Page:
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Daphne Bridgerton's 15 Best Costumes and Dresses

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This is Phoebe Dynevor as Daphne Bridgerton from the series "Bridgerton," which is known for its sumptuous costume design.

This is Phoebe Dynevor as Daphne Bridgerton from the series "Bridgerton," which is known for its sumptuous costume design.

What Is Bridgerton About?

On December 25, 2020, Bridgerton dropped on Netflix. It's a TV series from Shonda Rhimes and Chris Van Susen that is based on a series of books by Julia Quinn. Season one follows the first book, The Duke and I.

The Bridgertons are a well-known, long-established family at the upper echelons of London society. The eldest daughter of the family, Daphne, is the focus of season one of the show—especially her relationship with Simon Bassett, the Duke of Hastings (hence the title of the first book).

Bridgerton became a massive success soon after its release. In fact, the series was so popular that its costumes and sets inspired a new style known as "Regency-core."

Here is Daphne Bridgerton in one of her many blue dresses with short puffed sleeves.

Here is Daphne Bridgerton in one of her many blue dresses with short puffed sleeves.

Daphne Bridgerton's Best Outfits and Looks

This is a list of the best costumes worn by Daphne Bridgerton throughout season one. (I think my head would explode if I tried to rank all of the characters' costumes together, so I'm just focusing on Daphne.) On average, Daphne wears about eight costumes per episode. She has a lot of costume changes and very few repeats of said costumes.

The Basics of Daphne's Style

The Bridgerton family's refinement is conveyed in their styling. Their color is blue, but you will also see the characters wearing pinks and other soft pastel colors. Daphne wears a lot of blue and white; in fact, most of her costumes up until she marries are shades of blue. She starts wearing more purples and some pinks after she gets married. She even wears green once or twice.

I will say that some of her costumes do look very similar to each other, like all the blue dresses with short puffed sleeves in a variety of fabric types. Other costumes vary more; some are quite simple, while others are very over-the-top. However, all of Daphne’s costumes are lovely, even her simplest day dresses.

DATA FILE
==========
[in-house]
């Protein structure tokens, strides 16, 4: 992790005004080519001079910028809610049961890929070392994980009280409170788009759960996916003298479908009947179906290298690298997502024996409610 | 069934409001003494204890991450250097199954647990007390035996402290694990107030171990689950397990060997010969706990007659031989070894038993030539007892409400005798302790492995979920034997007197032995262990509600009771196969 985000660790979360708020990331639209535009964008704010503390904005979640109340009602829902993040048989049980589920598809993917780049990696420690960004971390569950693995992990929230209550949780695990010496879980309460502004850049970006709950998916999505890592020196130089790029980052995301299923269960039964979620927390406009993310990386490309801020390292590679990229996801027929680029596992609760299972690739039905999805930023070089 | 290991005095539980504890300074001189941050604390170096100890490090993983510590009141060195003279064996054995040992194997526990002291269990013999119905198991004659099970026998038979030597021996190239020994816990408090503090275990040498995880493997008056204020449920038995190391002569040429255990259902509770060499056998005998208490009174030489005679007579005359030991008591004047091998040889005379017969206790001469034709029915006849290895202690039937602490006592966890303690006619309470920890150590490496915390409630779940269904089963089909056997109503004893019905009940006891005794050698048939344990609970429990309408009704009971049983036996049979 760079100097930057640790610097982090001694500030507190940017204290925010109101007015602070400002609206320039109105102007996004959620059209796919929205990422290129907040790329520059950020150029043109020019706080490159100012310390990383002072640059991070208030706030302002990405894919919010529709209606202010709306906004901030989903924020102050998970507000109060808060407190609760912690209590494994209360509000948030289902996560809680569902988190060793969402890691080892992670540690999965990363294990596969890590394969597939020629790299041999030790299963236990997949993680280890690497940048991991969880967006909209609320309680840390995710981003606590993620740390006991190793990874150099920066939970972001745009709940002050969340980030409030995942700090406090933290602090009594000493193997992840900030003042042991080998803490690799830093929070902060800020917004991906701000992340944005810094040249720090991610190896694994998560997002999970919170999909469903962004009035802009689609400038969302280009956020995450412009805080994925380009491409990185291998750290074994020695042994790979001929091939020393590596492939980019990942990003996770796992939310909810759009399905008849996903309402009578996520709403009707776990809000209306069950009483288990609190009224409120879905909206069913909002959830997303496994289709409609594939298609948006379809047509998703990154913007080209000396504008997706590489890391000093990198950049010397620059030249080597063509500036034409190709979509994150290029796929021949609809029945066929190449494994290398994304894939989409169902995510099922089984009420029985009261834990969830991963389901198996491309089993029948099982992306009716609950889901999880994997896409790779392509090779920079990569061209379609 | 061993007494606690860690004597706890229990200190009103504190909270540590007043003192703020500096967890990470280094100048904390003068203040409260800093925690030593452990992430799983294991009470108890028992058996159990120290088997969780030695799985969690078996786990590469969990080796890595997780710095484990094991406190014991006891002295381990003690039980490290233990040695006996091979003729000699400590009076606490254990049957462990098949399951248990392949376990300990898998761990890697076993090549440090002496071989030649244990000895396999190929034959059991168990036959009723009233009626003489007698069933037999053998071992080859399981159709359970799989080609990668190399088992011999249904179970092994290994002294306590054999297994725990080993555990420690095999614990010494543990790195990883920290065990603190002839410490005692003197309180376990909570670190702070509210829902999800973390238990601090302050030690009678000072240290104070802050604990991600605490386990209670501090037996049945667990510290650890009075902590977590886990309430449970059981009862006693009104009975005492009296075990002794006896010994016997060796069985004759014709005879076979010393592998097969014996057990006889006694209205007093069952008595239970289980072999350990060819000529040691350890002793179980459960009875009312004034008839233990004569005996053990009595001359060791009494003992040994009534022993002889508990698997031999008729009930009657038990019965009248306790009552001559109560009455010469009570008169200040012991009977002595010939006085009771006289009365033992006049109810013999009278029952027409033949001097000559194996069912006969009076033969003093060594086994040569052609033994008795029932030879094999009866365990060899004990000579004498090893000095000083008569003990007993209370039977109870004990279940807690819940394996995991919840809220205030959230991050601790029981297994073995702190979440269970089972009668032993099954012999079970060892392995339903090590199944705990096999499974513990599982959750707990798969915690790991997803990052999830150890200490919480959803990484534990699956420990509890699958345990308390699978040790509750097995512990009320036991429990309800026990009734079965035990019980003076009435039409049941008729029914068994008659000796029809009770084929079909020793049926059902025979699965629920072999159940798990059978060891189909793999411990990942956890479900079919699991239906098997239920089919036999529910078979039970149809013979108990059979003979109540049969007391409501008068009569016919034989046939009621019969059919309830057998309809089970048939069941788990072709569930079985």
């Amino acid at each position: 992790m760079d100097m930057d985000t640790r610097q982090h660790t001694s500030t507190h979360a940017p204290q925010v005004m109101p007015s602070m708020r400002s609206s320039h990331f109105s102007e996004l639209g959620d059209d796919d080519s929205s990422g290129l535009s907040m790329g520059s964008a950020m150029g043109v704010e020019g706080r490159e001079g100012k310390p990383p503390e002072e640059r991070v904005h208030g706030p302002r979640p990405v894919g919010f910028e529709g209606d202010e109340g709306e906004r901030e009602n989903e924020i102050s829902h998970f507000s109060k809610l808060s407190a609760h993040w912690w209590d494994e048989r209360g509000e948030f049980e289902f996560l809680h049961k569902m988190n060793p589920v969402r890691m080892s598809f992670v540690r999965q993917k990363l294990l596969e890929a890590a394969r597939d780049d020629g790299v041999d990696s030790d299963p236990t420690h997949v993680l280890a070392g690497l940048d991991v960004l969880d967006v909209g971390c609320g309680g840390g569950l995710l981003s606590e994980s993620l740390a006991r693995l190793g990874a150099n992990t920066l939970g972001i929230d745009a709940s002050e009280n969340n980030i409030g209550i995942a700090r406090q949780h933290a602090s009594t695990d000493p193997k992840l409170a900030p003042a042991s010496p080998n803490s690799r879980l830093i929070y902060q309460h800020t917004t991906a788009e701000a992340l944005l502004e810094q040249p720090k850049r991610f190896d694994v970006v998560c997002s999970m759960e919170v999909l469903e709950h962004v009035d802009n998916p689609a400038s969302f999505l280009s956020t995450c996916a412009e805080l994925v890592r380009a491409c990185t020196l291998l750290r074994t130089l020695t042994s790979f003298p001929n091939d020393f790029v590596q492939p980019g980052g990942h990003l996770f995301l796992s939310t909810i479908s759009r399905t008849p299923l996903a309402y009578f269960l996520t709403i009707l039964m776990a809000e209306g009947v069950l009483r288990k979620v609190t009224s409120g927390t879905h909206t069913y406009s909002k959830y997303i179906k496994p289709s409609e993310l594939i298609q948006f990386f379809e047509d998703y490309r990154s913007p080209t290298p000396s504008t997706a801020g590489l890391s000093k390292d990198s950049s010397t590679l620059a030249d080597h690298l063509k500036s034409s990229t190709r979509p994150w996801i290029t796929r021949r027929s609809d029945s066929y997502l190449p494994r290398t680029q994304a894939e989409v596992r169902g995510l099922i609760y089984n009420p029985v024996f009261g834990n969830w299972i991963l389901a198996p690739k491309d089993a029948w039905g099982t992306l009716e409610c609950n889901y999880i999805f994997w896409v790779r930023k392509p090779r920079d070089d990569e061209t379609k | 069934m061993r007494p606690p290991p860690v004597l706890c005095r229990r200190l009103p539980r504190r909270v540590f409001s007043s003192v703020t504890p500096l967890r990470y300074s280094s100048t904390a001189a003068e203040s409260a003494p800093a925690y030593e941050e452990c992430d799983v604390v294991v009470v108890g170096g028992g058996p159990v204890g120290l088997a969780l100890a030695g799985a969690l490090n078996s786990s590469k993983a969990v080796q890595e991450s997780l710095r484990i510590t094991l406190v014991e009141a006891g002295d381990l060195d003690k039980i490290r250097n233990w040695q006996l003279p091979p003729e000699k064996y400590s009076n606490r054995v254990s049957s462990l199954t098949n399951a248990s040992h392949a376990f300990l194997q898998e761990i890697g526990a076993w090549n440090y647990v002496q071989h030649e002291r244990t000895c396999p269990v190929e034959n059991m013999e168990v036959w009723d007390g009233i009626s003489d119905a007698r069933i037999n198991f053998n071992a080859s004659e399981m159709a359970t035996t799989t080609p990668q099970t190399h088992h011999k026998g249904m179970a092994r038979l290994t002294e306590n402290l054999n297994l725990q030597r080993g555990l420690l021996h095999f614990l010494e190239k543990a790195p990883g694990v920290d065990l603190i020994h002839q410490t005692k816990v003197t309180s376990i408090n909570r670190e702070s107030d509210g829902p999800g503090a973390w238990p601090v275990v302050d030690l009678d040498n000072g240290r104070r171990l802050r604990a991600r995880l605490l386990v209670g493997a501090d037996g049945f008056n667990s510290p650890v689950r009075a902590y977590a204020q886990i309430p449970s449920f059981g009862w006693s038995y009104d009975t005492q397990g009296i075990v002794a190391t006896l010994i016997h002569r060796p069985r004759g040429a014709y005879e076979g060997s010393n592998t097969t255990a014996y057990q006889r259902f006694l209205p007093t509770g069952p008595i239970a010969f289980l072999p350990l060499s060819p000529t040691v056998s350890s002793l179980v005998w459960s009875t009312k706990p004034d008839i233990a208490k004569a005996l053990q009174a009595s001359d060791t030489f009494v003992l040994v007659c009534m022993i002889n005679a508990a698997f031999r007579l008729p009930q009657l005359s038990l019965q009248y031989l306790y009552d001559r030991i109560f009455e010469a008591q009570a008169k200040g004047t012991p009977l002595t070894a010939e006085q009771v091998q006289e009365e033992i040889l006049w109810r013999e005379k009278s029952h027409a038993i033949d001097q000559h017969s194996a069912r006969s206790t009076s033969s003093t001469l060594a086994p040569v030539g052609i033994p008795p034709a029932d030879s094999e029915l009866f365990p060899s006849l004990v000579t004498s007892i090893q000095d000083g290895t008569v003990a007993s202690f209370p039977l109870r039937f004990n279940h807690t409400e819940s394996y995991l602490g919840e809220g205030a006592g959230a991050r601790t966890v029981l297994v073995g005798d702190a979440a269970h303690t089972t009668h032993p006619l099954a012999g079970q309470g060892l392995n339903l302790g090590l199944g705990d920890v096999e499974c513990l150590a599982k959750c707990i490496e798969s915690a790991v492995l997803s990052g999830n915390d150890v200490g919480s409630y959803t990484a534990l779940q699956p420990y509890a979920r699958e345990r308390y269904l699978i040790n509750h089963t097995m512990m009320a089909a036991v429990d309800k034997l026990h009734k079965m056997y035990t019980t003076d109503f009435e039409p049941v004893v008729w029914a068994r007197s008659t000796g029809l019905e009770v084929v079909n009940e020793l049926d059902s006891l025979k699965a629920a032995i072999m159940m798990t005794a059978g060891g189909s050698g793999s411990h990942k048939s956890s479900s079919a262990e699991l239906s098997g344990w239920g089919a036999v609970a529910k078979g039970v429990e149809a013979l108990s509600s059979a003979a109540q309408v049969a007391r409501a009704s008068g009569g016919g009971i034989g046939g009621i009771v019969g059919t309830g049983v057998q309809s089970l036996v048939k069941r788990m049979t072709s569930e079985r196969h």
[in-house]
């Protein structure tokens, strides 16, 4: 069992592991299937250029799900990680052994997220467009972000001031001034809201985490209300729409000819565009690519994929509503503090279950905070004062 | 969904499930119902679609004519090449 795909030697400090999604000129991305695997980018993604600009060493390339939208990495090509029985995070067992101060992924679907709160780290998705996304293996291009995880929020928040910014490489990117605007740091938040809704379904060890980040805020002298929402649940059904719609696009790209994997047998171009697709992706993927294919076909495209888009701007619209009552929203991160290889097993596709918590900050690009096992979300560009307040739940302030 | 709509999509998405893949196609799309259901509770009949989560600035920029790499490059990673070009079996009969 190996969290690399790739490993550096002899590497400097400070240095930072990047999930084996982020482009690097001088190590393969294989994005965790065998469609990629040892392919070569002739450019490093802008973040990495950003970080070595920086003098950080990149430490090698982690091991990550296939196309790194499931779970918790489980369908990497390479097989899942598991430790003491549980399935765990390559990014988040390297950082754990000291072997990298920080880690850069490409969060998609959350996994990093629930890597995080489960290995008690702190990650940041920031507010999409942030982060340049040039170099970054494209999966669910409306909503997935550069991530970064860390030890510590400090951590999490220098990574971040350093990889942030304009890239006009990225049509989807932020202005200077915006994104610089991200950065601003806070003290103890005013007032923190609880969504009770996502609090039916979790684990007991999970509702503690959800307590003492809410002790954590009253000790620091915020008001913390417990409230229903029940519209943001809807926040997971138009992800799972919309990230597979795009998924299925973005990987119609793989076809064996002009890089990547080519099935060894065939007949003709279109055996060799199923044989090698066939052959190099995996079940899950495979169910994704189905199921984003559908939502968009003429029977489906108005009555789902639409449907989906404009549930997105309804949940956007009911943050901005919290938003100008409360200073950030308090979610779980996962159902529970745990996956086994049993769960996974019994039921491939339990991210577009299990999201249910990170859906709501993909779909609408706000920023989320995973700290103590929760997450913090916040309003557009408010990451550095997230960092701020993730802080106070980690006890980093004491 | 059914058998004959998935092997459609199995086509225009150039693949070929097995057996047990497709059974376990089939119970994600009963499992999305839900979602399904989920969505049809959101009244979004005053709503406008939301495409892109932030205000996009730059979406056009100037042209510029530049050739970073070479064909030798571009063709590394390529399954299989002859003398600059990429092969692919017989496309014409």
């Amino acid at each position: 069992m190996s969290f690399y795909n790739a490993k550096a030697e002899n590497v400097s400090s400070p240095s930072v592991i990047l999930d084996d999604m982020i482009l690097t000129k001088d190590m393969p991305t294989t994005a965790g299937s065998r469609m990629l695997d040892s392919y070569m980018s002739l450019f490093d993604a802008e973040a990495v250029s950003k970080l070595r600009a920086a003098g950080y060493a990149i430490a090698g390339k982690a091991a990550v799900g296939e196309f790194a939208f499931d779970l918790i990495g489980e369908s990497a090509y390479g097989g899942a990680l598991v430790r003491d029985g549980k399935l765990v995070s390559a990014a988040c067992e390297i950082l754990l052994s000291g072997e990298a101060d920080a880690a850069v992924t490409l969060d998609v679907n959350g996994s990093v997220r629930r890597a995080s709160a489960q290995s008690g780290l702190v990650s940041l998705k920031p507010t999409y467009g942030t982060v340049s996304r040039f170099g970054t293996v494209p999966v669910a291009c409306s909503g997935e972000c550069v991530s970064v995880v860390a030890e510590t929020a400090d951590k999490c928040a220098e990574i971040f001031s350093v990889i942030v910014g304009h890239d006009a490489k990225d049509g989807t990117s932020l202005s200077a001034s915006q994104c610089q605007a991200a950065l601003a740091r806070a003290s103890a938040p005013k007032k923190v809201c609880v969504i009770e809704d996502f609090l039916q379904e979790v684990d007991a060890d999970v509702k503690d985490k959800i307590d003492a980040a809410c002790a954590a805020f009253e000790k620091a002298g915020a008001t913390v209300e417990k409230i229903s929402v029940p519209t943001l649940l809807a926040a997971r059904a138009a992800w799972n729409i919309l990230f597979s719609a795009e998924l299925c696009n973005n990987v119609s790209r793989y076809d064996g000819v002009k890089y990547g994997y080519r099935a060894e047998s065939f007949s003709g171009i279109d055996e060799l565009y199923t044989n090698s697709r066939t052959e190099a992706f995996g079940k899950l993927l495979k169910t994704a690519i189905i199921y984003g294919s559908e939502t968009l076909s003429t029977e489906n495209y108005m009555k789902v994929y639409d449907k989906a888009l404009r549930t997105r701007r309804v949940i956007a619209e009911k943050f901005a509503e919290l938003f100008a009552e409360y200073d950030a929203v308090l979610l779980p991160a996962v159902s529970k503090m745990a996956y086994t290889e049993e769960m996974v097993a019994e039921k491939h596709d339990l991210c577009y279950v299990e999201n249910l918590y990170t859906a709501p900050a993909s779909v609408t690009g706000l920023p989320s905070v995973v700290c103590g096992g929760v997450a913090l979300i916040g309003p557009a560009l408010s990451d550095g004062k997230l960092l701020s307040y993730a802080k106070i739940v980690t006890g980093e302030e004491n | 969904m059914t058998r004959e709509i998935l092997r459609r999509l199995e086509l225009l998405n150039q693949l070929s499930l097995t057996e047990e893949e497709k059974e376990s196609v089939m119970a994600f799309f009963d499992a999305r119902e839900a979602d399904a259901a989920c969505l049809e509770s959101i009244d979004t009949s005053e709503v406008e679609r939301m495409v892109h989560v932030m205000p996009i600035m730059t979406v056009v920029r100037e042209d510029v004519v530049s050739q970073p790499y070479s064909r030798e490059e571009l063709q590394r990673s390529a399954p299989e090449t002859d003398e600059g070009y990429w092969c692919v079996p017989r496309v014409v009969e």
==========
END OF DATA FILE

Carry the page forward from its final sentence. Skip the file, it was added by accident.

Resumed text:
How I Ranked Her Top 15 Costumes

The costumes were ranked on aesthetics (I can’t help it; I liked a lot of her ball gowns), how they fit the scene, and how memorable they were. My rankings could change over time!

The "Burn for You" Dress

The "Burn for You" Dress

15. The “Burn for You" Dress

This day gown of Daphne’s appears a few times in Bridgerton, most notably when she and Simon are traveling on their way to the Hastings’ estate at Clyvedon. She wears this dress when they share their intimate desires at an inn on their wedding night, professing that they burn for one another.

This gown is the simplest of any of Daphne’s costumes: It’s a blue satin dress with short sleeves. The lack of pattern or any kind of embellishment works perfectly for the scene, as its bare appearance enhances the intimate moment when Daphne and Simon admit their feelings for one another.

The Layered Dress

The Layered Dress

14. The Layered Dress

This is another day costume for Daphne. She wears this dress in the third episode when Simon gives her insight into what happens at night in a marriage and what she can do at night herself.

The costume has a coat-like over-layer made from patterned satin in a grayish blue color and a darker blue satin under-dress. The neckline of the over-layer is a Queen Anne neckline that allows the rounded scoop neckline of the under-dress to be visible. The over-layer has three-quarter-length sleeves and a crystal brooch attached to the bodice. Daphne completes the look with some sheer white gloves.

At other points in the series, Daphne wears similar costumes in this over-layer style with the same type of cut—but with slightly different color combinations and patterns.

The Gambling Gown

The Gambling Gown

13. The Gambling Gown

After Simon and Daphne are married, Daphne combines their signature colors (red and blue) in her wardrobe, resulting in more purple costumes. Since their relationship is strained, the purples are muted. These softer tones can appear either more reddish or more bluish, based on the lighting in the scene.

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Daphne wears this muted purple satin gown when she is invited to Lady Danbury’s ladies-only gambling night. The sleeves are short and very slightly gathered; they're not as puffed as in some of her other gowns. The dress is embellished with darker purple glitter details that create clusters all over the gown.

The White Glitter Gown

The White Glitter Gown

12. The White Glitter Gown

Wearing this glittery ball gown, Daphne plays the game of temptation and enticement. Having been rejected by Simon, thus ending their ruse, Daphne sets her sights on Prince Friedrich. She makes the prince bow to her in a display of both power and seduction.

This gown is white with sheer silver glitter fabric as the overlay. The puffed short sleeves are also sheer, with a touch of glitter on the fabric. Daphne wears her hair in a half-up style, which is a departure from her formal ball attire to this point. Her headpiece also has feathers in it. A white feather fan completes this look as a means of capturing the prince’s attention.

This gown is unapologetically historically inaccurate. Glitter did not exist in the 19th century! The glitter on this gown adds to the fantasy-Regency look of Bridgerton. This costume represents Daphne leaning into her persona as the “Diamond of the First Water” (more on that in the next section).

The Debutante Gown

The Debutante Gown

11. The Debutante Gown

Bridgerton starts with the debutantes of the season being presented to the Queen. During the presentation, all the young ladies wear white gowns with impressive white plumes in their hair. It’s during this scene that the Queen bestows on Daphne the compliment of being “flawless.” She is then called the “incomparable” of the season and the “Diamond of the First Water.” Basically, Daphne is the "it girl" of London society.